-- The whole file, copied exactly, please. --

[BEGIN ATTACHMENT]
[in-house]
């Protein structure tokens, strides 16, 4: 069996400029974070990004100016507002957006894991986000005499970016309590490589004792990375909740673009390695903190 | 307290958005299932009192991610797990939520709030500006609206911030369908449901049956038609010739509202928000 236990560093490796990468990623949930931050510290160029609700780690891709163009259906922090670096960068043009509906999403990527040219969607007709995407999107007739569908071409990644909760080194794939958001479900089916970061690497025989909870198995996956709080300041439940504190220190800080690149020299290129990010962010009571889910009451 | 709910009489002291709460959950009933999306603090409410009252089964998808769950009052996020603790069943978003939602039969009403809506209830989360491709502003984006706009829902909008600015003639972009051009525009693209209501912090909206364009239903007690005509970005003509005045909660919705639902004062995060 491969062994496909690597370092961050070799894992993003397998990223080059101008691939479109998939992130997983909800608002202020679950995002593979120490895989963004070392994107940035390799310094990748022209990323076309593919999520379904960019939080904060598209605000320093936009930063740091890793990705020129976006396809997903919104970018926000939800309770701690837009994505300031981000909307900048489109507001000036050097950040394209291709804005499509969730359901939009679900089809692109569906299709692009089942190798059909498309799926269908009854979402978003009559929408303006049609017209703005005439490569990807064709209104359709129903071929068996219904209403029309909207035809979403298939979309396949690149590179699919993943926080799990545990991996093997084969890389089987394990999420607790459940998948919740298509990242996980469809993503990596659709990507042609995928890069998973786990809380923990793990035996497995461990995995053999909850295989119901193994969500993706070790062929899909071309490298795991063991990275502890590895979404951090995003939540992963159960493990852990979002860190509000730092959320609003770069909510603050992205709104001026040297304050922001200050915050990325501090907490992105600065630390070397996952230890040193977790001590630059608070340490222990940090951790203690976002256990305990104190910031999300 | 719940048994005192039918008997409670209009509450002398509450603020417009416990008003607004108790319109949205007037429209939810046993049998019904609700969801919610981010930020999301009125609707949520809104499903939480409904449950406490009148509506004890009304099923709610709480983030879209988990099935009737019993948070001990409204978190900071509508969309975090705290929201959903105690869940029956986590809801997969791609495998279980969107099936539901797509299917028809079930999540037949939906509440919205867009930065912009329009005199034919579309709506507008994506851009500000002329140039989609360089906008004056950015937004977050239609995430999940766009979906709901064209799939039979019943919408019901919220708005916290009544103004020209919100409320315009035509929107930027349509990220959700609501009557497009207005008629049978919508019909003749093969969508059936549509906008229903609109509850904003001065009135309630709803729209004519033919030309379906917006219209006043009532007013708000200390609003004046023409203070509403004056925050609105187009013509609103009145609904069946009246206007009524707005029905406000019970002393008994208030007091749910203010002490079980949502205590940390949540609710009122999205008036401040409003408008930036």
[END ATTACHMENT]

[in-house]
């Protein structure tokens, strides 16, 4: 069996400029974070990004100016507002957006894991986000005499970016309590490589004792990375909740673009390695903190 | 307290958005299932009192991610797990939520709030500006609206911030369908449901049956038609010739509202928000 236990560093490796990468990623949930931050510290160029609700780690891709163009259906922090670096960068043009509906999403990527040219969607007709995407999107007739569908071409990644909760080194794939958001479900089916970061690497025989909870198995996956709080300041439940504190220190800080690149020299290129990010962010009571889910009451 | 709910009489002291709460959950009933999306603090409410009252089964998808769950009052996020603790069943978003939602039969009403809506209830989360491709502003984006706009829902909008600015003639972009051009525009693209209501912090909206364009239903007690005509970005003509005045909660919705639902004062995060 491969062994496909690597370092961050070799894992993003397998990223080059101008691939479109998939992130997983909800608002202020679950995002593979120490895989963004070392994107940035390799310094990748022209990323076309593919999520379904960019939080904060598209605000320093936009930063740091890793990705020129976006396809997903919104970018926000939800309770701690837009994505300031981000909307900048489109507001000036050097950040394209291709804005499509969730359901939009679900089809692109569906299709692009089942190798059909498309799926269908009854979402978003009559929408303006049609017209703005005439490569990807064709209104359709129903071929068996219904209403029309909207035809979403298939979309396949690149590179699919993943926080799990545990991996093997084969890389089987394990999420607790459940998948919740298509990242996980469809993503990596659709990507042609995928890069998973786990809380923990793990035996497995461990995995053999909850295989119901193994969500993706070790062929899909071309490298795991063991990275502890590895979404951090995003939540992963159960493990852990979002860190509000730092959320609003770069909510603050992205709104001026040297304050922001200050915050990325501090907490992105600065630390070397996952230890040193977790001590630059608070340490222990940090951790203690976002256990305990104190910031999300 | 719940048994005192039918008997409670209009509450002398509450603020417009416990008003607004108790319109949205007037429209939810046993049998019904609700969801919610981010930020999301009125609707949520809104499903939480409904449950406490009148509506004890009304099923709610709480983030879209988990099935009737019993948070001990409204978190900071509508969309975090705290929201959903105690869940029956986590809801997969791609495998279980969107099936539901797509299917028809079930999540037949939906509440919205867009930065912009329009005199034919579309709506507008994506851009500000002329140039989609360089906008004056950015937004977050239609995430999940766009979906709901064209799939039979019943919408019901919220708005916290009544103004020209919100409320315009035509929107930027349509990220959700609501009557497009207005008629049978919508019909003749093969969508059936549509906008229903609109509850904003001065009135309630709803729209004519033919030309379906917006219209006043009532007013708000200390609003004046023409203070509403004056925050609105187009013509609103009145609904069946009246206007009524707005029905406000019970002393008994208030007091749910203010002490079980949502205590940390949540609710009122999205008036401040409003408008930036």